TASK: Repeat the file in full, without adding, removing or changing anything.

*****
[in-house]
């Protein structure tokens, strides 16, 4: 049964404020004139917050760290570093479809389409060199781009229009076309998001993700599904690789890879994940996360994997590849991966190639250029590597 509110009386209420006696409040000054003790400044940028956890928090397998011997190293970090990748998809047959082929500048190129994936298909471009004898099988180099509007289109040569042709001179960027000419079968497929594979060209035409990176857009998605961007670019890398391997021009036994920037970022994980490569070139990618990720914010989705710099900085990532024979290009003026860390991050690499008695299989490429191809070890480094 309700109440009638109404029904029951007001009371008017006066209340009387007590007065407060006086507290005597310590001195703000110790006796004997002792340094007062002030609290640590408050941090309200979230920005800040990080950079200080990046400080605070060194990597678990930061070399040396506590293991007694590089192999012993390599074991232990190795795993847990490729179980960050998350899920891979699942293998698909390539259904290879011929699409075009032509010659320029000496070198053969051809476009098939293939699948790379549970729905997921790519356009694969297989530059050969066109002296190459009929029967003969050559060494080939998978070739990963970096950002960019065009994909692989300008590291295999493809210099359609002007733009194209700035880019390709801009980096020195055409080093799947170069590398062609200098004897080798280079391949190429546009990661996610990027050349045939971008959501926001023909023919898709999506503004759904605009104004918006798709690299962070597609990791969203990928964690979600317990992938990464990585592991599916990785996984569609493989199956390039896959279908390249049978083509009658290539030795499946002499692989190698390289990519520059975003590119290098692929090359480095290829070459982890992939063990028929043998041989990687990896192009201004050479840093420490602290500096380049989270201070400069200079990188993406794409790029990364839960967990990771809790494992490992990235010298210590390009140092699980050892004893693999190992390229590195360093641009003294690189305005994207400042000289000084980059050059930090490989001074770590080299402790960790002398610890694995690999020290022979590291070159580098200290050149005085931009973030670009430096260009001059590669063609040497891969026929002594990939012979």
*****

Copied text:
[in-house]
């Protein structure tokens, strides 16, 4: 049964404020004139917050760290570093479809389409060199781009229009076309998001993700599904690789890879994940996360994997590849991966190639250029590597 509110009386209420006696409040000054003790400044940028956890928090397998011997190293970090990748998809047959082929500048190129994936298909471009004898099988180099509007289109040569042709001179960027000419079968497929594979060209035409990176857009998605961007670019890398391997021009036994920037970022994980490569070139990618990720914010989705710099900085990532024979290009003026860390991050690499008695299989490429191809070890480094 309700109440009638109404029904029951007001009371008017006066209340009387007590007065407060006086507290005597310590001195703000110790006796004997002792340094007062002030609290640590408050941090309200979230920005800040990080950079200080990046400080605070060194990597678990930061070399040396506590293991007694590089192999012993390599074991232990190795795993847990490729179980960050998350899920891979699942293998698909390539259904290879011929699409075009032509010659320029000496070198053969051809476009098939293939699948790379549970729905997921790519356009694969297989530059050969066109002296190459009929029967003969050559060494080939998978070739990963970096950002960019065009994909692989300008590291295999493809210099359609002007733009194209700035880019390709801009980096020195055409080093799947170069590398062609200098004897080798280079391949190429546009990661996610990027050349045939971008959501926001023909023919898709999506503004759904605009104004918006798709690299962070597609990791969203990928964690979600317990992938990464990585592991599916990785996984569609493989199956390039896959279908390249049978083509009658290539030795499946002499692989190698390289990519520059975003590119290098692929090359480095290829070459982890992939063990028929043998041989990687990896192009201004050479840093420490602290500096380049989270201070400069200079990188993406794409790029990364839960967990990771809790494992490992990235010298210590390009140092699980050892004893693999190992390229590195360093641009003294690189305005994207400042000289000084980059050059930090490989001074770590080299402790960790002398610890694995690999020290022979590291070159580098200290050149005085931009973030670009430096260009001059590669063609040497891969026929002594990939012979």